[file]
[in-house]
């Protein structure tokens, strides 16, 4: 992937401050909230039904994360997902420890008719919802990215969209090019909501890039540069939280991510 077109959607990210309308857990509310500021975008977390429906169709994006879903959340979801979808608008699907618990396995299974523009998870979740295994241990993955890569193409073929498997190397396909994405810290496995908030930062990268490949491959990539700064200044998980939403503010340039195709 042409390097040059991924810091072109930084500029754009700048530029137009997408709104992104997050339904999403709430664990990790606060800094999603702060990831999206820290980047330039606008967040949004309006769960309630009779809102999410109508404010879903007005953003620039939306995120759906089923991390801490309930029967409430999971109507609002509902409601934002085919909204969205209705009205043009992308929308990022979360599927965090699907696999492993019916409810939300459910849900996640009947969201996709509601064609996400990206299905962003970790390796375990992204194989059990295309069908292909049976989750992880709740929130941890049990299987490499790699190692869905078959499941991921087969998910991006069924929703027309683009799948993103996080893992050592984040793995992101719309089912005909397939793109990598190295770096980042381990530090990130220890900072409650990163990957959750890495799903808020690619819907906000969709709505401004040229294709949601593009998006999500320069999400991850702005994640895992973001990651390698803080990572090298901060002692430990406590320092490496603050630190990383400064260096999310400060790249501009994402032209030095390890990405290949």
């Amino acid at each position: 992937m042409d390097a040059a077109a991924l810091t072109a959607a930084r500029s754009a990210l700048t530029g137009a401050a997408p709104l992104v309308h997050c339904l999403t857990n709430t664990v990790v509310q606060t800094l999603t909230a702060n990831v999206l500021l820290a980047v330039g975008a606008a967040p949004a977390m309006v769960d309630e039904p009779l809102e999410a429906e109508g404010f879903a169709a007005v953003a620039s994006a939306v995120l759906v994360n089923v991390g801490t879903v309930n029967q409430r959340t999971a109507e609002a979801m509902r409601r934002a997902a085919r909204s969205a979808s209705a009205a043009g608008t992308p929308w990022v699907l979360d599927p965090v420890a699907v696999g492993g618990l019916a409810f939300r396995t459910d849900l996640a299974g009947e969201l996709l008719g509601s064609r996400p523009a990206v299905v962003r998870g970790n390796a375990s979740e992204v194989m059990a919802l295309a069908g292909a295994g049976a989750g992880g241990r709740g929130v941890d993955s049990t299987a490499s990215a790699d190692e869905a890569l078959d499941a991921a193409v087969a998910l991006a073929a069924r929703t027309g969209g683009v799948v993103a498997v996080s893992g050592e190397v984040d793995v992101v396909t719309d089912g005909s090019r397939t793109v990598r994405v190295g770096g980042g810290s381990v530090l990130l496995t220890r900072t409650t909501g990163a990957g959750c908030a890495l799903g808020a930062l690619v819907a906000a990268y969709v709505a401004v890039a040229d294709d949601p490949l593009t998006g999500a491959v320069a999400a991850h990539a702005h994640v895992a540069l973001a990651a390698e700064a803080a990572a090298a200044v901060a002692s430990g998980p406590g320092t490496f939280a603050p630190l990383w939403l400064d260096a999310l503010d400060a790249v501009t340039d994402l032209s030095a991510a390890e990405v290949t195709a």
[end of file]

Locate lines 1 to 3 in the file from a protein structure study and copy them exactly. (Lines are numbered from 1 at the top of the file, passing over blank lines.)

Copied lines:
[in-house]
């Protein structure tokens, strides 16, 4: 992937401050909230039904994360997902420890008719919802990215969209090019909501890039540069939280991510 077109959607990210309308857990509310500021975008977390429906169709994006879903959340979801979808608008699907618990396995299974523009998870979740295994241990993955890569193409073929498997190397396909994405810290496995908030930062990268490949491959990539700064200044998980939403503010340039195709 042409390097040059991924810091072109930084500029754009700048530029137009997408709104992104997050339904999403709430664990990790606060800094999603702060990831999206820290980047330039606008967040949004309006769960309630009779809102999410109508404010879903007005953003620039939306995120759906089923991390801490309930029967409430999971109507609002509902409601934002085919909204969205209705009205043009992308929308990022979360599927965090699907696999492993019916409810939300459910849900996640009947969201996709509601064609996400990206299905962003970790390796375990992204194989059990295309069908292909049976989750992880709740929130941890049990299987490499790699190692869905078959499941991921087969998910991006069924929703027309683009799948993103996080893992050592984040793995992101719309089912005909397939793109990598190295770096980042381990530090990130220890900072409650990163990957959750890495799903808020690619819907906000969709709505401004040229294709949601593009998006999500320069999400991850702005994640895992973001990651390698803080990572090298901060002692430990406590320092490496603050630190990383400064260096999310400060790249501009994402032209030095390890990405290949």
């Amino acid at each position: 992937m042409d390097a040059a077109a991924l810091t072109a959607a930084r500029s754009a990210l700048t530029g137009a401050a997408p709104l992104v309308h997050c339904l999403t857990n709430t664990v990790v509310q606060t800094l999603t909230a702060n990831v999206l500021l820290a980047v330039g975008a606008a967040p949004a977390m309006v769960d309630e039904p009779l809102e999410a429906e109508g404010f879903a169709a007005v953003a620039s994006a939306v995120l759906v994360n089923v991390g801490t879903v309930n029967q409430r959340t999971a109507e609002a979801m509902r409601r934002a997902a085919r909204s969205a979808s209705a009205a043009g608008t992308p929308w990022v699907l979360d599927p965090v420890a699907v696999g492993g618990l019916a409810f939300r396995t459910d849900l996640a299974g009947e969201l996709l008719g509601s064609r996400p523009a990206v299905v962003r998870g970790n390796a375990s979740e992204v194989m059990a919802l295309a069908g292909a295994g049976a989750g992880g241990r709740g929130v941890d993955s049990t299987a490499s990215a790699d190692e869905a890569l078959d499941a991921a193409v087969a998910l991006a073929a069924r929703t027309g969209g683009v799948v993103a498997v996080s893992g050592e190397v984040d793995v992101v396909t719309d089912g005909s090019r397939t793109v990598r994405v190295g770096g980042g810290s381990v530090l990130l496995t220890r900072t409650t909501g990163a990957g959750c908030a890495l799903g808020a930062l690619v819907a906000a990268y969709v709505a401004v890039a040229d294709d949601p490949l593009t998006g999500a491959v320069a999400a991850h990539a702005h994640v895992a540069l973001a990651a390698e700064a803080a990572a090298a200044v901060a002692s430990g998980p406590g320092t490496f939280a603050p630190l990383w939403l400064d260096a999310l503010d400060a790249v501009t340039d994402l032209s030095a991510a390890e990405v290949t195709a």